Determinants of the capacity of live Vibrio cholerae O1 isolates to evoke specific immune responses in intestinal mucosa were studied in rabbits, using mucosal immunoglobulin A (IgA) antitoxin as the measured immune response. Antitoxin responses were evoked mostly by the primary inoculation and were dose dependent; secondary-type responses were modest and occurred only when the booster inoculum was large, i.e., 1010 CFU. The efficiency of mucosal immunization correlated closely with the mucosal colonizing capacity of the infecting srain and was otherwise independent of toxin genotype (A+B+ or A-B+) or whether the strain was motile or nonmotile. Live bacteria evoked mucosal antitoxin more efficiently than did purified cholera toxin. Prior immunization with a nontoxinogenic (A-B-) V. cholerae strain interfered significantly with the induction of mucosal antitoxin by subsequent immunization with its fully toxinogenic (A+B+) parent. These results demonstrate the marked efficiency with which live V. cholerae stimulate a specific enteric mucosal secretory IgA response. They support the view that mucosal colonization aids efficient delivery of bacterial antigens to responsive subepithelial lymphoid tissue. This might occur by transfer of colonizing bacteria through M cells into Peyer patches or by efficient delivery of secreted toxin to M cells by mucosa-associated organisms. Preexisting antibacterial immunity interferes with colonization, which may prevent efficient antigenic stimulation and which may explain the relatively weak response to booster immunization. The same process may also limit the efficacy of hybrid enteric bacterial vaccines when there is preexisting mucosal immunity to the carrier organism due to either natural exposure or prior immunization with another vaccine that uses the same carrier.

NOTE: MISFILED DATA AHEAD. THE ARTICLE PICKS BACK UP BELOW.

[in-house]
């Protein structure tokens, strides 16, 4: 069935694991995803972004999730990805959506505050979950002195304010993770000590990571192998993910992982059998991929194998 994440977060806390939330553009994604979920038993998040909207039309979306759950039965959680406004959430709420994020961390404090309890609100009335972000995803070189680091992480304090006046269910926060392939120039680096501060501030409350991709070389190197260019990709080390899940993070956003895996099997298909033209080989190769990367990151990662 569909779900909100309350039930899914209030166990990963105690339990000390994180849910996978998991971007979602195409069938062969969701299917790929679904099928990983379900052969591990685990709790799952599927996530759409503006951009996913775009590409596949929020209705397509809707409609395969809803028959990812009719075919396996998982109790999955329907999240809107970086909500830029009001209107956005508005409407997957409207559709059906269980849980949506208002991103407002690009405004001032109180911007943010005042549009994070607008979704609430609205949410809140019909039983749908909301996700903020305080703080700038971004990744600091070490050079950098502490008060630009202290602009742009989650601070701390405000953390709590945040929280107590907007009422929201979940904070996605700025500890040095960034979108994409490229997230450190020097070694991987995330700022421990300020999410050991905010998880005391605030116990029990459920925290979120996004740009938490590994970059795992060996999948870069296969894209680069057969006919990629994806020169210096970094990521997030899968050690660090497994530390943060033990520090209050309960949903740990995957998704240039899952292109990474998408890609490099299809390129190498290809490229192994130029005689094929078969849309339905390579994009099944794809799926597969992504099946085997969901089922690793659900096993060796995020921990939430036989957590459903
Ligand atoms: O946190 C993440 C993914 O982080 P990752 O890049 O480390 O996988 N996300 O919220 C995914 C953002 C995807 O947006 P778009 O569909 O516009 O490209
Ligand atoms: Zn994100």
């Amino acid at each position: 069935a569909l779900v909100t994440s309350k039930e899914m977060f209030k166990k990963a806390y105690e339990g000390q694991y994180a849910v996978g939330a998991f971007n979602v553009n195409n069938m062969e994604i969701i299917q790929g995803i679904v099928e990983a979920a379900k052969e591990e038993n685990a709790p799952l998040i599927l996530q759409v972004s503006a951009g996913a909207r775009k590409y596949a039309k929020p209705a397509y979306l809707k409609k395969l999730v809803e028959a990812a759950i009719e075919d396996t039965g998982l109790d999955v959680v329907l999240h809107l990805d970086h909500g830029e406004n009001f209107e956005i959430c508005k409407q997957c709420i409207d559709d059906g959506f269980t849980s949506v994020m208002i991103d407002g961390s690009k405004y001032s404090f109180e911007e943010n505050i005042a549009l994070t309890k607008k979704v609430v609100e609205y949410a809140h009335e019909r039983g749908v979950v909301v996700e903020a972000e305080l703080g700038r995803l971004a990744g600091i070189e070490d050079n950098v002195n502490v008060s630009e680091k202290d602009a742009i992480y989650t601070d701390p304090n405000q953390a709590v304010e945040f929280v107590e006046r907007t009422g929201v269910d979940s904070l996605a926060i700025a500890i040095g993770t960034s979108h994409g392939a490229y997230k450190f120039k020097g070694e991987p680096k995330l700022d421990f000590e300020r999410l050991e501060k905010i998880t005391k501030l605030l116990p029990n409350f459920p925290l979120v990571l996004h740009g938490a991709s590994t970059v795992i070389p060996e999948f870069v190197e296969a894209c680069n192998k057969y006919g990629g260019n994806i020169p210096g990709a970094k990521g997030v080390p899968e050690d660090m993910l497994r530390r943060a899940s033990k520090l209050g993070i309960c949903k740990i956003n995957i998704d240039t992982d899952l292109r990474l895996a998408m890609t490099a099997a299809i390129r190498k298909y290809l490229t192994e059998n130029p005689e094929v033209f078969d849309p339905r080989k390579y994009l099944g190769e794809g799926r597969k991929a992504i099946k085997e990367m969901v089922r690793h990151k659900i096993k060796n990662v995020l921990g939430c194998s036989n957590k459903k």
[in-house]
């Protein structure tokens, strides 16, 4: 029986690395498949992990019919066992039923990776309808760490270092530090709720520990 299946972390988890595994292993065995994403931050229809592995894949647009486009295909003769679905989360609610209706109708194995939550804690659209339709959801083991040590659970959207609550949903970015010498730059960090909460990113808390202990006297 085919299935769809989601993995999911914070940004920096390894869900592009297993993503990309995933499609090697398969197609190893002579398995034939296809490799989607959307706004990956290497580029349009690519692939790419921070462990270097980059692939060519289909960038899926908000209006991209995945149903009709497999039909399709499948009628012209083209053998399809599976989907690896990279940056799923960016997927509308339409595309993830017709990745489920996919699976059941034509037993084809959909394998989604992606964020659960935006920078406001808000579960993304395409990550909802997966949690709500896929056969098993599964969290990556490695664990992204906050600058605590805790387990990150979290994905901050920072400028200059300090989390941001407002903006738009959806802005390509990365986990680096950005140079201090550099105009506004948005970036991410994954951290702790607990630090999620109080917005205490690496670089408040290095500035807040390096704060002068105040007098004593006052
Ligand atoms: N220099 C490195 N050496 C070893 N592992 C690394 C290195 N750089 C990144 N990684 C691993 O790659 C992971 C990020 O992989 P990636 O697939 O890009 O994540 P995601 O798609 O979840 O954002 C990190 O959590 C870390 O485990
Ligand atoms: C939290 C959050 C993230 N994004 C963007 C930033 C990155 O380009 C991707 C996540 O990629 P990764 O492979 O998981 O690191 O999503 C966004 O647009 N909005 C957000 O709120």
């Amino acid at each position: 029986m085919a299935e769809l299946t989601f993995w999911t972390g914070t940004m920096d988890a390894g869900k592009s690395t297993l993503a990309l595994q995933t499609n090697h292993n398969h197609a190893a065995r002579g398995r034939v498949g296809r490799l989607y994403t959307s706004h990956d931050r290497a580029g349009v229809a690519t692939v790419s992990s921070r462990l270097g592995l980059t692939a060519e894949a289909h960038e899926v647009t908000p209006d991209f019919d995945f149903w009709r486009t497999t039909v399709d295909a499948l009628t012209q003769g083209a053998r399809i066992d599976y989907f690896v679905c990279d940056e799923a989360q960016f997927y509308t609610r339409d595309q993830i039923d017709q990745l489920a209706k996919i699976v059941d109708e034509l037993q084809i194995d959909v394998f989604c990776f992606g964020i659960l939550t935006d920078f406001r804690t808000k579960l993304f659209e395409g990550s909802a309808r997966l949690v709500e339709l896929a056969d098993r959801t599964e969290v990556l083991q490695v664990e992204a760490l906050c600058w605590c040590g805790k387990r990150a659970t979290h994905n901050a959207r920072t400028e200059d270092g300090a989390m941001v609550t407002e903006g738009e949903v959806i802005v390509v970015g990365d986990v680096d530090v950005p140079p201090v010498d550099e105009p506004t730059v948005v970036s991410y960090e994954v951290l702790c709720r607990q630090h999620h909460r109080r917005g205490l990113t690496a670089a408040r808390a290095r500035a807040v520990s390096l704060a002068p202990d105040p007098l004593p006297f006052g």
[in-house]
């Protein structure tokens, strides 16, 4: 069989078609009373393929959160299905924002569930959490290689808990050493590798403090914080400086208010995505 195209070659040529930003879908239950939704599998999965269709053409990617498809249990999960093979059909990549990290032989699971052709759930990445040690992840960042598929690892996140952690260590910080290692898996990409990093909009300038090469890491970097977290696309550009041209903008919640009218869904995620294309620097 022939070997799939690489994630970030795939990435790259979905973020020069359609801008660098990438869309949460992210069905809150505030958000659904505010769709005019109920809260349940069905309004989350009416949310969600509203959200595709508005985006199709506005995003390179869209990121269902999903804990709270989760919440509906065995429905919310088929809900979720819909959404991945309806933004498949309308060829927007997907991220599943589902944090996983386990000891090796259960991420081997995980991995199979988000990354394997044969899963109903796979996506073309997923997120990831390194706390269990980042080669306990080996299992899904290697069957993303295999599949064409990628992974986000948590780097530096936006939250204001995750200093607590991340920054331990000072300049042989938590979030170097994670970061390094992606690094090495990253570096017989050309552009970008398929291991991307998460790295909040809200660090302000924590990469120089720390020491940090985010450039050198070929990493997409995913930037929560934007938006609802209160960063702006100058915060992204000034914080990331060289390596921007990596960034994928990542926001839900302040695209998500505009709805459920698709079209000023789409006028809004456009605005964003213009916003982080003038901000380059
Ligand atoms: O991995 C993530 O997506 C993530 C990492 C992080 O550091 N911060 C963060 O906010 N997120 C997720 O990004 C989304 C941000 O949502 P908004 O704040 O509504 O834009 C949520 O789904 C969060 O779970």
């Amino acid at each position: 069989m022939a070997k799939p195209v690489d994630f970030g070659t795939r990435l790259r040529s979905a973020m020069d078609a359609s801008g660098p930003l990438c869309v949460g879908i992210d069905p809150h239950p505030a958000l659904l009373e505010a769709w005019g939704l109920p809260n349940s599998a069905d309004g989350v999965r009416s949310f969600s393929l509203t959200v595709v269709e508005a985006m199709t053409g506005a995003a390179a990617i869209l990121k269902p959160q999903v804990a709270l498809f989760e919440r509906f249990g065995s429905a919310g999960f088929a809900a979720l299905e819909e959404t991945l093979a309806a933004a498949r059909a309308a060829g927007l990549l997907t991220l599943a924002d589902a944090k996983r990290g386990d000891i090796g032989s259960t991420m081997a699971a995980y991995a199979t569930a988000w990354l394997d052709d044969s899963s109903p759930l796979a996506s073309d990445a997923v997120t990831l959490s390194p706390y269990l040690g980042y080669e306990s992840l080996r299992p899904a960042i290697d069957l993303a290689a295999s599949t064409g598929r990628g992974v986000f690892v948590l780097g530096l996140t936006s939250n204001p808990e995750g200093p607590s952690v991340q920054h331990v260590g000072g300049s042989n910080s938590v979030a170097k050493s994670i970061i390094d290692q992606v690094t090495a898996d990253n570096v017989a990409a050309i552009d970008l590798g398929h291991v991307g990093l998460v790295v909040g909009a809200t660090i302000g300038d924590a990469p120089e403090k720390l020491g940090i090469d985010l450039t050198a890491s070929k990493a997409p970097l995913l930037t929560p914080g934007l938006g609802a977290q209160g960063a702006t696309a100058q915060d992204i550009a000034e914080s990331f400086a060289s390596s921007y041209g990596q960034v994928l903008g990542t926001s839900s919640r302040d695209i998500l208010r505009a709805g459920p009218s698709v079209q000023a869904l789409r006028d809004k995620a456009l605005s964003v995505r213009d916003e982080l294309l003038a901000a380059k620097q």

|Original language||English (US)|
|Number of pages||5|
|Journal||Infection and immunity|
|State||Published - 1987|
ASJC Scopus subject areas
- Infectious Diseases